U.S. Copyright Office shades the "Carlton dance" while refusing Alfonso Ribeiro's ownership claim

U.S. Copyright Office shades the "Carlton dance" while refusing Alfonso Ribeiro's ownership claim

Alfonso Ribeiro would really rather never do the “Carlton dance” again, but, since the Fresh Prince Of Bel-Air actor says he’s asked to boogie every time he leaves the house, he might as well be getting paid. That’s the thinking, at least, behind a lawsuit Ribeiro filed last year. In December, Ribeiro sued 2K and Fortnite owners Epic Games for pretty clearing ripping his moves in an add-on dance Fortnite players can purchase for their character. See it below and just try not to hear Tom Jones in the background.

The question, of course, is whether Ribeiro actually has a valid ownership claim over the dance, which he introduced in a 1991 episode of Fresh Prince and resurrected during his stint on Dancing With The Stars. The answer, according to the U.S. Copyright Office, is no, and they’re kinda being dicks about it.

Per The Hollywood Reporter, Saskia Florence, a supervisory registration specialist in the Office’s Performing Arts Division, says Ribeiro’s registration for the copyright is being refused because the “Carlton dance” is nothing more than a “simple dance routine” that simply anyone could do. But, like, has she even seen him do it? Yes. She has. Clearly many, many times.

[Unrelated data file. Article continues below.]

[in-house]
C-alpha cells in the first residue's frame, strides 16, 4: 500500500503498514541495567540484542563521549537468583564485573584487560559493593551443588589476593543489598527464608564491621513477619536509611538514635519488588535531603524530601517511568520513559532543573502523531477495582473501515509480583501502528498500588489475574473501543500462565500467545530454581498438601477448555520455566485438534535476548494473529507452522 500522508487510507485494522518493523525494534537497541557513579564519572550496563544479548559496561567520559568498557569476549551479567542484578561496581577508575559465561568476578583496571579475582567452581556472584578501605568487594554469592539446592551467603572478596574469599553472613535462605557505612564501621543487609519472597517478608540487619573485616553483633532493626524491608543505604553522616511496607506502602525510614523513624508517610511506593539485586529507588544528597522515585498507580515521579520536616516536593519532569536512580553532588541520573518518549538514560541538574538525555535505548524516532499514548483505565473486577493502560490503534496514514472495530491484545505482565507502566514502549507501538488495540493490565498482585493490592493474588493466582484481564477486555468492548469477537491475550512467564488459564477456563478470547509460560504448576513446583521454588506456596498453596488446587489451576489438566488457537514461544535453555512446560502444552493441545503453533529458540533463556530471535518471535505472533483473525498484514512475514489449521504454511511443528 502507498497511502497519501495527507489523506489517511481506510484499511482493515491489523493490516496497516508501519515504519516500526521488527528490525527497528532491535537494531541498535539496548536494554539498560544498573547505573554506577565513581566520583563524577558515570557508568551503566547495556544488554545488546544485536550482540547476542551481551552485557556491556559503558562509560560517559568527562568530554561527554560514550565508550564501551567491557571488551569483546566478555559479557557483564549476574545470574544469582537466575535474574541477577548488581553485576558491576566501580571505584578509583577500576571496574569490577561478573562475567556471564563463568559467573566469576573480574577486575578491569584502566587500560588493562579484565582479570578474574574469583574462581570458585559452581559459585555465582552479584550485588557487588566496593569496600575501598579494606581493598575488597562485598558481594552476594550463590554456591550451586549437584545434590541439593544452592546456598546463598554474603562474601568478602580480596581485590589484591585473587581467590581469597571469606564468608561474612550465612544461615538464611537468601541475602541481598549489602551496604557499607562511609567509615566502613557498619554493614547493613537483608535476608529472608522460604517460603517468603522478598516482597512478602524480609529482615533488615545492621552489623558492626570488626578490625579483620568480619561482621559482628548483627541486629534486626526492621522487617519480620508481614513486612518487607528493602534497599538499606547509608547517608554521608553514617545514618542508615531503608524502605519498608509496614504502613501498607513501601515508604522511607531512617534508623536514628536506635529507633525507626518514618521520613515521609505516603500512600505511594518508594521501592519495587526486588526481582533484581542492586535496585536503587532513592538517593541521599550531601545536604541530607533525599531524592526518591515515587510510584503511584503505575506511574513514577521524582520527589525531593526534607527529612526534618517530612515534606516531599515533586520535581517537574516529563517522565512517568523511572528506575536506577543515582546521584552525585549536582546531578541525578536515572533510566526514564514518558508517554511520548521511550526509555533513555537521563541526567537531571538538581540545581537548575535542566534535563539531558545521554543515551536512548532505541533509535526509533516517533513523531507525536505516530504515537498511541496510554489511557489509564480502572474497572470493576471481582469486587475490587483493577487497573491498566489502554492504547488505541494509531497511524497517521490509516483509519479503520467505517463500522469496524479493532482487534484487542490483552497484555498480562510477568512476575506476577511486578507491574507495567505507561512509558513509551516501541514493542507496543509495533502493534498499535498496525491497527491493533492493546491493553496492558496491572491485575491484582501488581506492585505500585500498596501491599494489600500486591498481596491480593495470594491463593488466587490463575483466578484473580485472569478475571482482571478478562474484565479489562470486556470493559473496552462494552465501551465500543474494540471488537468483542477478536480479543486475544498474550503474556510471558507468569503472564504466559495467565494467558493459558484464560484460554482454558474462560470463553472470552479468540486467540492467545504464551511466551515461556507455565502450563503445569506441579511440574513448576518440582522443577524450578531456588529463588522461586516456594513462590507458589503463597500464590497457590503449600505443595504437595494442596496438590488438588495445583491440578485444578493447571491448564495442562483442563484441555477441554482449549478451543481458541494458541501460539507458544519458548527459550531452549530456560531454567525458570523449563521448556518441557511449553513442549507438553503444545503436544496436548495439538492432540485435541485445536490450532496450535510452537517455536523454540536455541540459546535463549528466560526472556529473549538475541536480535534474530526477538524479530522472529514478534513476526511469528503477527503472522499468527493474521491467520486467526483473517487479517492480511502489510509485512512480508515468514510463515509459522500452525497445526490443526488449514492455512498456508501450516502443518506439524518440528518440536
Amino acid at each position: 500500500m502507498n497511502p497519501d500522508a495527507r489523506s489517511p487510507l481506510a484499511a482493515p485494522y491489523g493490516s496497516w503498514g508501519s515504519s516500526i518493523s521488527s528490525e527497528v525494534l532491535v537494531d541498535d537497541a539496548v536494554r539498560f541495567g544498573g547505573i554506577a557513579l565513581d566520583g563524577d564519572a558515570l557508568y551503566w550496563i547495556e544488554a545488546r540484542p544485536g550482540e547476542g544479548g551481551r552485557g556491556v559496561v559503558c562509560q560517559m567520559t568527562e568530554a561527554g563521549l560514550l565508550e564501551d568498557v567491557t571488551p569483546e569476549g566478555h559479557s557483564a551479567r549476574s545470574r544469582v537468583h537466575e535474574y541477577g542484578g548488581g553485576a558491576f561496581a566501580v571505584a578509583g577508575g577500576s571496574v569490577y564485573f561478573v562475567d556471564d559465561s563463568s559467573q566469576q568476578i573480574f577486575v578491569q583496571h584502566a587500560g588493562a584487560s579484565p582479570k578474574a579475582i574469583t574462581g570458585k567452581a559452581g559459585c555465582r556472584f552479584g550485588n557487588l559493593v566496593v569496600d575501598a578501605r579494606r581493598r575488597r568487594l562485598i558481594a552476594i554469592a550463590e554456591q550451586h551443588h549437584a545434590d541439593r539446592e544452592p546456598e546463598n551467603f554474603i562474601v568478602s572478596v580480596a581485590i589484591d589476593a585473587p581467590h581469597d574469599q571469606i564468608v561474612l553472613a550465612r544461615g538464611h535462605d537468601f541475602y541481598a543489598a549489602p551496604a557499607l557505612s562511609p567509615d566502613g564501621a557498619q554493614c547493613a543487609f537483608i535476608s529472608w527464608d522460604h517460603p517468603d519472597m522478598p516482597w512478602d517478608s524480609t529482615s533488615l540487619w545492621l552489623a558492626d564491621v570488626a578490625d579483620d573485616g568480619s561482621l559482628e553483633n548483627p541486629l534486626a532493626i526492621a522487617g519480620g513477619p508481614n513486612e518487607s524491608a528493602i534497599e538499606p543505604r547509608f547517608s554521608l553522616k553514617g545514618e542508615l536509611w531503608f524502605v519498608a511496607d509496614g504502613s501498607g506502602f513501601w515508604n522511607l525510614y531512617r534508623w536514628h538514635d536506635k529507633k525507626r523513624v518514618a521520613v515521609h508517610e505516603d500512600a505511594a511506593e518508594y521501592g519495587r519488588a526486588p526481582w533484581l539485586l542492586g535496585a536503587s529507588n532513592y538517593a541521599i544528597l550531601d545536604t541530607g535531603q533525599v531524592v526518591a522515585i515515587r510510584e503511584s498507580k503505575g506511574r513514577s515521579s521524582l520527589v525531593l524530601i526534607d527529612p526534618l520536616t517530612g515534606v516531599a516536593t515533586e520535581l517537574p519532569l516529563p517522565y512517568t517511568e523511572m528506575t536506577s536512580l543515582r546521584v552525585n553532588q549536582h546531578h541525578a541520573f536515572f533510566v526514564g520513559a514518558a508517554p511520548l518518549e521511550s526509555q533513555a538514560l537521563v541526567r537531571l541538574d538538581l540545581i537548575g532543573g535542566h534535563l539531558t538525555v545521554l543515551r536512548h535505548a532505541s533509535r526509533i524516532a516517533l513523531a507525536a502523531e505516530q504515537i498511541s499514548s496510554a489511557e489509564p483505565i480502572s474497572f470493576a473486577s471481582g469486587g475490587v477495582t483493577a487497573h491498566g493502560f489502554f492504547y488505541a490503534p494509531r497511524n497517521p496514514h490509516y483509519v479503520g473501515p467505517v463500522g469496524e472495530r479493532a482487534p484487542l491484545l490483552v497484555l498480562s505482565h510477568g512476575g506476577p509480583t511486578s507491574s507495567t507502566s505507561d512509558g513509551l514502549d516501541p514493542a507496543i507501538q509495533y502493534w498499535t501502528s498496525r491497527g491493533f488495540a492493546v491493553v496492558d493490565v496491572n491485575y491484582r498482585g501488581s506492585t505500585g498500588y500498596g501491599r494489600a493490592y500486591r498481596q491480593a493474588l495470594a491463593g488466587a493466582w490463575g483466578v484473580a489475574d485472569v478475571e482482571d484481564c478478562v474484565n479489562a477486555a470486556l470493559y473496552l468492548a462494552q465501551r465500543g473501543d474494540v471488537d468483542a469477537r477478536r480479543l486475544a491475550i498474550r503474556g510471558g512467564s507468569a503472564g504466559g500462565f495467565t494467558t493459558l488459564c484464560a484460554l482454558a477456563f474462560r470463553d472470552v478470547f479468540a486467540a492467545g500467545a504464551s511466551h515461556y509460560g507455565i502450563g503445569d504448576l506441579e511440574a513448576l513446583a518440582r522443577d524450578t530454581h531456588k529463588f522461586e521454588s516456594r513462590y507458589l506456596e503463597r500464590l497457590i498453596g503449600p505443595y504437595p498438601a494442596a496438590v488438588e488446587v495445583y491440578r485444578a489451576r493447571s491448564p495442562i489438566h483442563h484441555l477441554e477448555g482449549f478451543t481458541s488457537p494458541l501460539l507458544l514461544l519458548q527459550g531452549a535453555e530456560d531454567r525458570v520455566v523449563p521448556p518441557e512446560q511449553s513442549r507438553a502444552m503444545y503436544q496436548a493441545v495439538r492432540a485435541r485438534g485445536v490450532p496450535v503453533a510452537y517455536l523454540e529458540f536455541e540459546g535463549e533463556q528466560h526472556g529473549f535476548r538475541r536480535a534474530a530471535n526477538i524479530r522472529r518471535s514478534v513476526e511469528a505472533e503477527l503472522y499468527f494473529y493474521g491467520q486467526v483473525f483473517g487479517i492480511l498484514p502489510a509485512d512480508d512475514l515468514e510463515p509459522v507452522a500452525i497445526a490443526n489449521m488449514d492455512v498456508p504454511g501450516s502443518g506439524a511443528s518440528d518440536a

“The dancer sways their hips as they step from side to side, while swinging their arms in an exaggerated manner,” wrote Florence, demonstrating a clear immunity to the dance’s halo of joy. “In the second dance step, the dancer takes two steps to each side while opening and closing their legs and their arms in unison. In the final step, the dancer’s feet are still and they lower one hand from above their head to the middle of their chest while fluttering their fingers. The combination of these three dance steps is a simple routine that is not registrable as a choreographic work.”

Attorneys for Epic are waltzing with this reasoning in a dismissal brief, which adds that if anyone “owns” the dance, it’s NBC, who own the episode in which it was introduced. As such, things aren’t looking too good for Ribeiro, who, we regret to posit, is almost certainly not dancing now.

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